Well, Brexit Got Done. And the polls reflect that.
The avalanche of crises and scandals that would incinerate ordinary political careers in the weeks and months since Brexit has barely served to dishevel Johnson. Any more than he does himself, at any rate. He has made the Culture War the new political fulcrum of post-Brexit Britain, with his frontbench touching off verbal broadsides at the England football team for their anti-racism activism, pointedly arguing against social justice activists calling for the tearing down of controversial historical statues and shutting down BBC programs that don’t toe the Conservative line. In all of this, he is supported by a British media all too eager to carry on the fight in the trenches, as evidenced by their protracted campaign against Prince Harry and wife Meghan Markle, now transplanted to the United States.
His transformative vision for Britain will not be an economic one in the style of Margaret Thatcher’s neoliberal revolution. Rather, it will be a cultural and societal one, aping in many respects the alt-right rhetoric that swept Donald Trump to power in 2016, diverging in other, uniquely British, respects. Gavin Williamson, the Secretary of State for Education up until a recent cabinet reshuffle, announced the introduction of Latin in state schools in a bid to demystify the language and alter its reputation as an “elitist” pursuit.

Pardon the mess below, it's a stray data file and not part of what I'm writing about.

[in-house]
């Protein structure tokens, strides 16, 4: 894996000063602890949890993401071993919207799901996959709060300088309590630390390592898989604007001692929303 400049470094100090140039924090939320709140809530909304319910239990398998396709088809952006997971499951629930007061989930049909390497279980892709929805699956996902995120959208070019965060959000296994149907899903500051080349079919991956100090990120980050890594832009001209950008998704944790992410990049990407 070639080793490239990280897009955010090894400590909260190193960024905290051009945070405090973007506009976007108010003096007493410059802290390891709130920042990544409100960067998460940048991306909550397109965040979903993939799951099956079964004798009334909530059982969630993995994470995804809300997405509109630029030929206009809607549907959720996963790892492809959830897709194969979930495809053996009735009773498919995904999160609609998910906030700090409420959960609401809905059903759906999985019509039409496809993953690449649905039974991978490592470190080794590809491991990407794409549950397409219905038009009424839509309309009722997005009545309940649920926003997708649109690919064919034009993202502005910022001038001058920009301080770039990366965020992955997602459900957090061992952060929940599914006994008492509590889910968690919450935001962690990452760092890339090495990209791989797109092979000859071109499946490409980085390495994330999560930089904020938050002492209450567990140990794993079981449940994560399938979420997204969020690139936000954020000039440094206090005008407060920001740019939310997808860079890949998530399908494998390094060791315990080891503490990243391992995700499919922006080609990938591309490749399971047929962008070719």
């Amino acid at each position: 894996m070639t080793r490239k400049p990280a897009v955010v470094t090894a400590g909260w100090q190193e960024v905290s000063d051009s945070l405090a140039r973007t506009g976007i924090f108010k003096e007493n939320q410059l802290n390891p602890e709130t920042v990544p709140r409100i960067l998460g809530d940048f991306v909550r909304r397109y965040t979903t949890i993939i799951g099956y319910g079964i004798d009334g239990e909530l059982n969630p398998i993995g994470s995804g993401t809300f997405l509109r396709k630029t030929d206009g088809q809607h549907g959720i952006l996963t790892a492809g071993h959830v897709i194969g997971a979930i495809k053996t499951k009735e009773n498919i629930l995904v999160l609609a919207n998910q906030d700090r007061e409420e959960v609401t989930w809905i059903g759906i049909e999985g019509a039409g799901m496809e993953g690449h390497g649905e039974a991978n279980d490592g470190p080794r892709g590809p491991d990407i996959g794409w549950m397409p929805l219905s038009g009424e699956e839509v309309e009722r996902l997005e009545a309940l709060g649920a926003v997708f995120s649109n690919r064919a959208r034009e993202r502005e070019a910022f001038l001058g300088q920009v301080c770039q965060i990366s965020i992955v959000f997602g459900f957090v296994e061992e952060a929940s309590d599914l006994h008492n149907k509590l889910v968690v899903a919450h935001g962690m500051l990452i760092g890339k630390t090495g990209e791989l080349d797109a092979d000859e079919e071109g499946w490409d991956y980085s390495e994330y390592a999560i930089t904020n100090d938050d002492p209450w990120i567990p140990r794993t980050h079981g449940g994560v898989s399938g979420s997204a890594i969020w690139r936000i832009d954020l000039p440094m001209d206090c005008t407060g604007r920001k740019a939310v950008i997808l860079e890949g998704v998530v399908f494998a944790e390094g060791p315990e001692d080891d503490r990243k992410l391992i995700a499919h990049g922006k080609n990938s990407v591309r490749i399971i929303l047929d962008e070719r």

Boris Johnson came to power during the right-wing surge of the second half of the last decade. For now, the crest of that wave has been broken, with Donald Trump temporarily abated in the United States and Binyamin Netanyahu cast out of office by an exasperated Israeli parliament. The recent German federal elections look likely to see a social democrat return to the Chancellorship for the first time since 2005. They also saw, for the first time ever, two transgender candidates elected to the Bundestag. Britain’s nettlesome neighbour to the west (or south, depending on perspective), Ireland, has seen left-wing and militantly Republican Sinn Féin dominate the polling for almost as long as Boris Johnson has back home. Throughout western Europe, there has been a pull to the left in the aftermath of the wreckage of the last decade. Next year’s no doubt bitter election in France will prove interesting in documenting this trend.